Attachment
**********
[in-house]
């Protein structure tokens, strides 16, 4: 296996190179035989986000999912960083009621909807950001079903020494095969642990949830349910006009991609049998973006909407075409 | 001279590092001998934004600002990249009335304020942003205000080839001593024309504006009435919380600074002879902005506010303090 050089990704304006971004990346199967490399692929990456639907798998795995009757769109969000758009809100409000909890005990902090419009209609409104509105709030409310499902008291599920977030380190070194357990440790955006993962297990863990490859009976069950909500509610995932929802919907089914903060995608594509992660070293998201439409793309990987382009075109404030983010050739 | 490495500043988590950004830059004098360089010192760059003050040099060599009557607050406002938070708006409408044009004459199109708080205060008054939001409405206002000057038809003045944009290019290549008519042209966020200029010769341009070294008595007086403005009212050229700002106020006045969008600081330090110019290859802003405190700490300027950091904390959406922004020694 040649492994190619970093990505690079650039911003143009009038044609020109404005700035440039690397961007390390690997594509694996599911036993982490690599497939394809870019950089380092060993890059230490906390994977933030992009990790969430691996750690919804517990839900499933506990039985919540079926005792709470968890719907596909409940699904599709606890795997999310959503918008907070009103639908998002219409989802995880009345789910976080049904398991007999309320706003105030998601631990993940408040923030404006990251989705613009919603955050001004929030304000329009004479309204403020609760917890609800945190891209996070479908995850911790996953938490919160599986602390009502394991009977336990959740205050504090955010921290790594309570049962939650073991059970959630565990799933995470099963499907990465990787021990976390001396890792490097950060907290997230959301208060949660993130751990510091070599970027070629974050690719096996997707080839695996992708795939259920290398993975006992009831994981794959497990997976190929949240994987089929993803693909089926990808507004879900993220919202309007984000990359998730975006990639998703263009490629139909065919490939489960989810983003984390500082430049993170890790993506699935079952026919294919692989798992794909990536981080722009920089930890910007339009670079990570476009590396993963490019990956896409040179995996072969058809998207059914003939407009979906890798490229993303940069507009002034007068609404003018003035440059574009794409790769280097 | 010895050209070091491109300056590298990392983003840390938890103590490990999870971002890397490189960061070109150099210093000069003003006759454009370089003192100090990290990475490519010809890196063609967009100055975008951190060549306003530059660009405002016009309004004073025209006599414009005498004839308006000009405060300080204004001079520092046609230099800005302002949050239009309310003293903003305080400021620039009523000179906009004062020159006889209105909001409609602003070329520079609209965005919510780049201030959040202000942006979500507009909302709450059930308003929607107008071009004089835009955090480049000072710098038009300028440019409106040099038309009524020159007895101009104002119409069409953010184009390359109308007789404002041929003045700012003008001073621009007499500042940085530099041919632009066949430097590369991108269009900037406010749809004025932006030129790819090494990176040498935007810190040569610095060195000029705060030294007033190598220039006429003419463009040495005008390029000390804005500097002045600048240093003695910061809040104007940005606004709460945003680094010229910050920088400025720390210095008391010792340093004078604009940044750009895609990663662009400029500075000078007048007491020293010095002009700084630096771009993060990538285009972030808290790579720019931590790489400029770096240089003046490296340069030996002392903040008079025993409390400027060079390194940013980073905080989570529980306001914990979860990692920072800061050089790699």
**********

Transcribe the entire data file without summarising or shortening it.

[in-house]
């Protein structure tokens, strides 16, 4: 296996190179035989986000999912960083009621909807950001079903020494095969642990949830349910006009991609049998973006909407075409 | 001279590092001998934004600002990249009335304020942003205000080839001593024309504006009435919380600074002879902005506010303090 050089990704304006971004990346199967490399692929990456639907798998795995009757769109969000758009809100409000909890005990902090419009209609409104509105709030409310499902008291599920977030380190070194357990440790955006993962297990863990490859009976069950909500509610995932929802919907089914903060995608594509992660070293998201439409793309990987382009075109404030983010050739 | 490495500043988590950004830059004098360089010192760059003050040099060599009557607050406002938070708006409408044009004459199109708080205060008054939001409405206002000057038809003045944009290019290549008519042209966020200029010769341009070294008595007086403005009212050229700002106020006045969008600081330090110019290859802003405190700490300027950091904390959406922004020694 040649492994190619970093990505690079650039911003143009009038044609020109404005700035440039690397961007390390690997594509694996599911036993982490690599497939394809870019950089380092060993890059230490906390994977933030992009990790969430691996750690919804517990839900499933506990039985919540079926005792709470968890719907596909409940699904599709606890795997999310959503918008907070009103639908998002219409989802995880009345789910976080049904398991007999309320706003105030998601631990993940408040923030404006990251989705613009919603955050001004929030304000329009004479309204403020609760917890609800945190891209996070479908995850911790996953938490919160599986602390009502394991009977336990959740205050504090955010921290790594309570049962939650073991059970959630565990799933995470099963499907990465990787021990976390001396890792490097950060907290997230959301208060949660993130751990510091070599970027070629974050690719096996997707080839695996992708795939259920290398993975006992009831994981794959497990997976190929949240994987089929993803693909089926990808507004879900993220919202309007984000990359998730975006990639998703263009490629139909065919490939489960989810983003984390500082430049993170890790993506699935079952026919294919692989798992794909990536981080722009920089930890910007339009670079990570476009590396993963490019990956896409040179995996072969058809998207059914003939407009979906890798490229993303940069507009002034007068609404003018003035440059574009794409790769280097 | 010895050209070091491109300056590298990392983003840390938890103590490990999870971002890397490189960061070109150099210093000069003003006759454009370089003192100090990290990475490519010809890196063609967009100055975008951190060549306003530059660009405002016009309004004073025209006599414009005498004839308006000009405060300080204004001079520092046609230099800005302002949050239009309310003293903003305080400021620039009523000179906009004062020159006889209105909001409609602003070329520079609209965005919510780049201030959040202000942006979500507009909302709450059930308003929607107008071009004089835009955090480049000072710098038009300028440019409106040099038309009524020159007895101009104002119409069409953010184009390359109308007789404002041929003045700012003008001073621009007499500042940085530099041919632009066949430097590369991108269009900037406010749809004025932006030129790819090494990176040498935007810190040569610095060195000029705060030294007033190598220039006429003419463009040495005008390029000390804005500097002045600048240093003695910061809040104007940005606004709460945003680094010229910050920088400025720390210095008391010792340093004078604009940044750009895609990663662009400029500075000078007048007491020293010095002009700084630096771009993060990538285009972030808290790579720019931590790489400029770096240089003046490296340069030996002392903040008079025993409390400027060079390194940013980073905080989570529980306001914990979860990692920072800061050089790699």